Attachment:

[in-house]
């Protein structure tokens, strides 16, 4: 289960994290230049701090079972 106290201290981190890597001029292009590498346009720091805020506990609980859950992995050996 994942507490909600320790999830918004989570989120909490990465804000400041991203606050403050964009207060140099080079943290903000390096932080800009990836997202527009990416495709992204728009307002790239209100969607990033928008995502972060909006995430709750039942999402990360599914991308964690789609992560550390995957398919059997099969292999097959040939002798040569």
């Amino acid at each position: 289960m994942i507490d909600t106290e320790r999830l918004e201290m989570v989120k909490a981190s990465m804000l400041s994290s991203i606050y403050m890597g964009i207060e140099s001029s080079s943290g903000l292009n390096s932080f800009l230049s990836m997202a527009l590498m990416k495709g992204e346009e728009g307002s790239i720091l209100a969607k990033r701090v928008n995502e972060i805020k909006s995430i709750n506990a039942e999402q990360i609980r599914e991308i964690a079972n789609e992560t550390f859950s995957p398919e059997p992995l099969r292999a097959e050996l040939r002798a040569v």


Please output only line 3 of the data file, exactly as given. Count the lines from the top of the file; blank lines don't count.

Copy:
């Amino acid at each position: 289960m994942i507490d909600t106290e320790r999830l918004e201290m989570v989120k909490a981190s990465m804000l400041s994290s991203i606050y403050m890597g964009i207060e140099s001029s080079s943290g903000l292009n390096s932080f800009l230049s990836m997202a527009l590498m990416k495709g992204e346009e728009g307002s790239i720091l209100a969607k990033r701090v928008n995502e972060i805020k909006s995430i709750n506990a039942e999402q990360i609980r599914e991308i964690a079972n789609e992560t550390f859950s995957p398919e059997p992995l099969r292999a097959e050996l040939r002798a040569v």